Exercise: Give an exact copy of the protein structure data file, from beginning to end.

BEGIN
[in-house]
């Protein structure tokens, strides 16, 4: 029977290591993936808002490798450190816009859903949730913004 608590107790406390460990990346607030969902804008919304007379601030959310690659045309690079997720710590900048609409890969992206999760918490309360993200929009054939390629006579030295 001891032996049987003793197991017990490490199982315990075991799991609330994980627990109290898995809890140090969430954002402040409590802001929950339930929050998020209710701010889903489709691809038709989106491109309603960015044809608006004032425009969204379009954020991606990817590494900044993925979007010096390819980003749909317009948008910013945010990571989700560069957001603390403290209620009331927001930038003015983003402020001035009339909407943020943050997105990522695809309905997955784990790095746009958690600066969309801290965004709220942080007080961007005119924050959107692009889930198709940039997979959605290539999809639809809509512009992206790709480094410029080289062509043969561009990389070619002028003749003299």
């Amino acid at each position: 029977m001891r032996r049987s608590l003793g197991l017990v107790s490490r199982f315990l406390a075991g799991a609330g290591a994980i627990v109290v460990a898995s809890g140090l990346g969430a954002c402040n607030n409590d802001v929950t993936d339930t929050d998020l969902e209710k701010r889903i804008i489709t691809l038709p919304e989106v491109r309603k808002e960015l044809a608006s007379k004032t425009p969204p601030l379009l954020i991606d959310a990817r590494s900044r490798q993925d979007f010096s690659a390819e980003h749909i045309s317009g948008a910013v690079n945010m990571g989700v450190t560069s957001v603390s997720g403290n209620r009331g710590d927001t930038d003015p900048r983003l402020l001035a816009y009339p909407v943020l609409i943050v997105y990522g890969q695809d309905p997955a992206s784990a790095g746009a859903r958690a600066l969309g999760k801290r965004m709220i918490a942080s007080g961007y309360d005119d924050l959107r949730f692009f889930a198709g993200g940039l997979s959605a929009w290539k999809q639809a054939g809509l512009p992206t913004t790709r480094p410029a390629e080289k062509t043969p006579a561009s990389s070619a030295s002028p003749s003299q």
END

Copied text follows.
[in-house]
């Protein structure tokens, strides 16, 4: 029977290591993936808002490798450190816009859903949730913004 608590107790406390460990990346607030969902804008919304007379601030959310690659045309690079997720710590900048609409890969992206999760918490309360993200929009054939390629006579030295 001891032996049987003793197991017990490490199982315990075991799991609330994980627990109290898995809890140090969430954002402040409590802001929950339930929050998020209710701010889903489709691809038709989106491109309603960015044809608006004032425009969204379009954020991606990817590494900044993925979007010096390819980003749909317009948008910013945010990571989700560069957001603390403290209620009331927001930038003015983003402020001035009339909407943020943050997105990522695809309905997955784990790095746009958690600066969309801290965004709220942080007080961007005119924050959107692009889930198709940039997979959605290539999809639809809509512009992206790709480094410029080289062509043969561009990389070619002028003749003299």
């Amino acid at each position: 029977m001891r032996r049987s608590l003793g197991l017990v107790s490490r199982f315990l406390a075991g799991a609330g290591a994980i627990v109290v460990a898995s809890g140090l990346g969430a954002c402040n607030n409590d802001v929950t993936d339930t929050d998020l969902e209710k701010r889903i804008i489709t691809l038709p919304e989106v491109r309603k808002e960015l044809a608006s007379k004032t425009p969204p601030l379009l954020i991606d959310a990817r590494s900044r490798q993925d979007f010096s690659a390819e980003h749909i045309s317009g948008a910013v690079n945010m990571g989700v450190t560069s957001v603390s997720g403290n209620r009331g710590d927001t930038d003015p900048r983003l402020l001035a816009y009339p909407v943020l609409i943050v997105y990522g890969q695809d309905p997955a992206s784990a790095g746009a859903r958690a600066l969309g999760k801290r965004m709220i918490a942080s007080g961007y309360d005119d924050l959107r949730f692009f889930a198709g993200g940039l997979s959605a929009w290539k999809q639809a054939g809509l512009p992206t913004t790709r480094p410029a390629e080289k062509t043969p006579a561009s990389s070619a030295s002028p003749s003299q």